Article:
Choosing a specimen tree for your garden is a big decision. The tree you choose can really set the tone for your whole garden. A great specimen tree will provide interest in all four seasons, although if you spend the most time in your garden during a specific season (late summer to fall, for example, during our best Bay Area weather) take that into account when you make your selection.
Here are a few of my favorite three go-to trees to feature. All of these work well for small suburban gardens, and with no fruit, do well near patio areas. All of these take full sun. For specimen tree options in shade, see Top 3 Favorite Specimen Trees for Shady Areas.
1. Cercis canadensis ‘Forest Pansy’, “Forest Pansy Redbud”
This tree does something fabulous in all four seasons. It begins the year in March with a beautiful lavender-pink bloom on bare branches, then bursts out with deep purple heart-shaped leaves. As the leaves mature, they gradually turn deep green. As late summer approaches, the leaves begin to turn a range of amber to orange colors. By Halloween, the leaves are a fiery rainbow. When the leaves drop, the naturally layered branches are exposed, which create a wonderful shadow pattern when lit (or decorated for the holidays, if you roll like that.)
Forest Pansy trees are a wonderful substitute for Japanese maples in south-facing or hot sites where maples don’t do well, or suffer from windburn. The naturally low, open branching pattern makes it a superior choice to purple-leaf plums, which produce lots of suckering upright branches every spring, and have to be pruned much more rigorously to maintain good form. I’ve used its plain green cousin, Cercis canadensis, in groups near patios for their bloom and shade.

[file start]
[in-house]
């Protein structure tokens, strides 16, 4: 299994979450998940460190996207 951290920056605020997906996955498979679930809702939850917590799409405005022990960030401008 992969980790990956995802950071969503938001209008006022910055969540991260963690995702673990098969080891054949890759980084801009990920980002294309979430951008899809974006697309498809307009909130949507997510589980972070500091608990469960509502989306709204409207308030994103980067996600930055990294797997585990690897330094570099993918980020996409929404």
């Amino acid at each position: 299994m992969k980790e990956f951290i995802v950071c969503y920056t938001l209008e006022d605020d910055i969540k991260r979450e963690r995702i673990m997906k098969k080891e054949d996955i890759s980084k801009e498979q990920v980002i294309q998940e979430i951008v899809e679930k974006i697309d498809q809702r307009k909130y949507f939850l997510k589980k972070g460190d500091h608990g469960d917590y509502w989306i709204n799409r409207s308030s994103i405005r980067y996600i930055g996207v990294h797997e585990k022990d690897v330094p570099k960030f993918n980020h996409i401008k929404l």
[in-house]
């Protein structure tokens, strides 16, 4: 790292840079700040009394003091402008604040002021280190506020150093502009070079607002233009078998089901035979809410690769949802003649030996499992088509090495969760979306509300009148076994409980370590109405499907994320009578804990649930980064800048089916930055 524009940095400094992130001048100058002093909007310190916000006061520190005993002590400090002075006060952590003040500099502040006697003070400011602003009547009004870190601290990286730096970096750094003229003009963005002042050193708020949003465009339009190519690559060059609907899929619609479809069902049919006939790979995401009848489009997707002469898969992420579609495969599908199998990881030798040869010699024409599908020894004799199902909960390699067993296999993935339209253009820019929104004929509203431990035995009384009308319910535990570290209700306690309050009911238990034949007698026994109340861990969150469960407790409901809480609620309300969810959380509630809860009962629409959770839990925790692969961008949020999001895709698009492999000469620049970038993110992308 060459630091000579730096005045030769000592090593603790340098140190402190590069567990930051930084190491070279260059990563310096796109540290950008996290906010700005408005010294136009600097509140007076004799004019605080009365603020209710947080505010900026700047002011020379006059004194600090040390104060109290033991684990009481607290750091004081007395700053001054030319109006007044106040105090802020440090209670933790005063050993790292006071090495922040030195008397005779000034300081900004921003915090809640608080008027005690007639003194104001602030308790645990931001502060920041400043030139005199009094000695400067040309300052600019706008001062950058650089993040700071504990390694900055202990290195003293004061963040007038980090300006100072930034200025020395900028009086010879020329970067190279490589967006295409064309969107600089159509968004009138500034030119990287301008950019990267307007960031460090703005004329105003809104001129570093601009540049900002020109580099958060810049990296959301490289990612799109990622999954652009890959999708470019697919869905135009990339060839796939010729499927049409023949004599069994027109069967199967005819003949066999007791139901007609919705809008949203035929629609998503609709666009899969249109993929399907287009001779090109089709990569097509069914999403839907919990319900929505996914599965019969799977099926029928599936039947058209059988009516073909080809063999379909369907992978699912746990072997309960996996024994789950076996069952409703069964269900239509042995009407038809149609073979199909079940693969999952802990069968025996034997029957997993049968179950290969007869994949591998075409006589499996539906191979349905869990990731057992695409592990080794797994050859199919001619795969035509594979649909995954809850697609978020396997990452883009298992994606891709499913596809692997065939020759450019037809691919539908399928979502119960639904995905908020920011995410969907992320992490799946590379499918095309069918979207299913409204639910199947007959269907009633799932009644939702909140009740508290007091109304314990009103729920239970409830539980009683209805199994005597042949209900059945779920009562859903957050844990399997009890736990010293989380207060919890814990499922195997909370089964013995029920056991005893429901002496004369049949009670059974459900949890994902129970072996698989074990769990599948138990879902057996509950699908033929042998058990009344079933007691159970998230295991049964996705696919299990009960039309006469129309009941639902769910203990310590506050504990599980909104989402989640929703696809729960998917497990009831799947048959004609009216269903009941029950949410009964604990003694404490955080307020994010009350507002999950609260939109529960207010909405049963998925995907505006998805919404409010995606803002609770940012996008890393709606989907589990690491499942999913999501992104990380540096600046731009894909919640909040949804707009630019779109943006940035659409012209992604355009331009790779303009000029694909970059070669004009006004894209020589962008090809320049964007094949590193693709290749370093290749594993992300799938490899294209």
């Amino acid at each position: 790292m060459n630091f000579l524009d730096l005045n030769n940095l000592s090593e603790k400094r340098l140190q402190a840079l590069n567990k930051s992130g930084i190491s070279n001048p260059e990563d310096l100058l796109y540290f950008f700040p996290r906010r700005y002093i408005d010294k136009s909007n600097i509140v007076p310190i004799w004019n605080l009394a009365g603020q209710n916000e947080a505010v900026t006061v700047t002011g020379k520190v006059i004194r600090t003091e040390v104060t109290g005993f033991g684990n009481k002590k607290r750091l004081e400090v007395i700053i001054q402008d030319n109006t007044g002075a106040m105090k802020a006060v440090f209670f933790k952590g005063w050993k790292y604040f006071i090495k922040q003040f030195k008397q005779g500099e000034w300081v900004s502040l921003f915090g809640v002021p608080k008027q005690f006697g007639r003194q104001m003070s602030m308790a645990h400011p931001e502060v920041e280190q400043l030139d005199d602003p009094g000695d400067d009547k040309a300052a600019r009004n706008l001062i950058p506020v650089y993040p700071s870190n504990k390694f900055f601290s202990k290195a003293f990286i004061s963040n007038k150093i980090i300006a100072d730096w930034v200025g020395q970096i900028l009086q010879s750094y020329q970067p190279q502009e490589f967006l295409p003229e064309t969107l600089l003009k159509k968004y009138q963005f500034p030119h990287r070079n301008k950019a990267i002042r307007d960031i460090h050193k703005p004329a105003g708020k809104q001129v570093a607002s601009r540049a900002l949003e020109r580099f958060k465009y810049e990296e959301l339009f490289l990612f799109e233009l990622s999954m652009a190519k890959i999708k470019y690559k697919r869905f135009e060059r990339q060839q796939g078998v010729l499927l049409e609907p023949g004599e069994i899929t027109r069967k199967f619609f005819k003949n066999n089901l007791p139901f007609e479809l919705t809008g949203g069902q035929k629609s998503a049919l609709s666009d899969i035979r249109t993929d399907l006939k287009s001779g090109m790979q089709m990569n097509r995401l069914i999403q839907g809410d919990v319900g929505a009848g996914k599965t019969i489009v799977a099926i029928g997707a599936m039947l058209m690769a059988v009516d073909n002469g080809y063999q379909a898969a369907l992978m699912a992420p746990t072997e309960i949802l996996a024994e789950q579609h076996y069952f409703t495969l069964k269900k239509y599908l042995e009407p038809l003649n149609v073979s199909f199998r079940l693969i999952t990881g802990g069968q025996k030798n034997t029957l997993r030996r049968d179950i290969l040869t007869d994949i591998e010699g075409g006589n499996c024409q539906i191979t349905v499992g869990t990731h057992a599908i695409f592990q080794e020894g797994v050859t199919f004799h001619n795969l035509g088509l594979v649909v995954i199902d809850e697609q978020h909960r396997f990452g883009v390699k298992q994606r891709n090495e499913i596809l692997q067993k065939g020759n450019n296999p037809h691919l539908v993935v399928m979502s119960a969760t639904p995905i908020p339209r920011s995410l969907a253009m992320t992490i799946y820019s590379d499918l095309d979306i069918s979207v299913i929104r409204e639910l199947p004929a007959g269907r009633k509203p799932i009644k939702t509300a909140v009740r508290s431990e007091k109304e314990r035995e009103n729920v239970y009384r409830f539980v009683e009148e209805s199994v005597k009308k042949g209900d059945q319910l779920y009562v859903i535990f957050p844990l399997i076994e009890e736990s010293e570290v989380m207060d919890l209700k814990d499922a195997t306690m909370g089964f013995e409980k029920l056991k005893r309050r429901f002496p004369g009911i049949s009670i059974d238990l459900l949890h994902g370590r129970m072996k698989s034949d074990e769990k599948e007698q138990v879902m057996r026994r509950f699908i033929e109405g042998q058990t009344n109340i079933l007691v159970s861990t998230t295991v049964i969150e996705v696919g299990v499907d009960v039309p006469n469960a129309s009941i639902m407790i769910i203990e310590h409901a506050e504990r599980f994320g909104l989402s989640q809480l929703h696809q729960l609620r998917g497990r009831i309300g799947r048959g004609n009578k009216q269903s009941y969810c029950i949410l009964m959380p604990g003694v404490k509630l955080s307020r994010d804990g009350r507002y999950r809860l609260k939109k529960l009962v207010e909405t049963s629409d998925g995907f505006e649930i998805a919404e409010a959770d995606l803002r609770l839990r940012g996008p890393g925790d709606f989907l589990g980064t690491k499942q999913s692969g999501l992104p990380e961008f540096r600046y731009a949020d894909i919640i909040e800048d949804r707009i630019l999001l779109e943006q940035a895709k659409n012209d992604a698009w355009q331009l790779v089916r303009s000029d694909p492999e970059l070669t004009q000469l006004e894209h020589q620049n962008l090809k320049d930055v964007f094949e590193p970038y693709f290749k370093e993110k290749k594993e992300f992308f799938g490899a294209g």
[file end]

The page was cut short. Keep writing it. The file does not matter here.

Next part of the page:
The large heart-shaped leaves are also a lot of fun for flower arrangers, artists, and children who want to use them for crafts.
2. Cotinus coggygria ‘Royal Purple’, “Purple Smoke Bush”
This tree creates blush colored, cloud-like puffs for blooms, held a little above deep purple leaves. It has a green species form, for those who don’t like purple leaves. Personally, I’m nuts for foliage color, it really bridges the gaps in our long seasons, providing background color and interest far longer than most blooms. The smoke bush is incredibly versatile. It works really well for very modern or southwestern aesthetics, but blends into a lot of other environments as well. It’s great for adding color to Bay Area gardens, because it handles heat, clay soil, and low water beautifully. It’s really native to Europe and Central Asia, though, so won’t work if you’re a purist about using “natives.” Since my approach is really about well-adapted disease-resistant performance over a long season, this plant fills an important niche.
3. Prunus ‘Akebono’, or other flowering cherry
The flowering cherry is a very useful tree in our climate, with a lot of varieties that offer different shades and styles of bloom over a long season. They’re reasonably trouble-free and adaptable, so they’re the perfect go-to for creating lower maintenance cottage-style and formal gardens.
Because of their interesting form and responsiveness to pruning, they can be a very interesting alternative for creating sexier modern gardens. So many modern gardens can be extremely static, with plants chosen for architectural shapes, without regard to the seasonal changes that can make a landscape interesting. The Japanese relied on cherries for centuries in spare meditation gardens, so don’t overlook the cherry!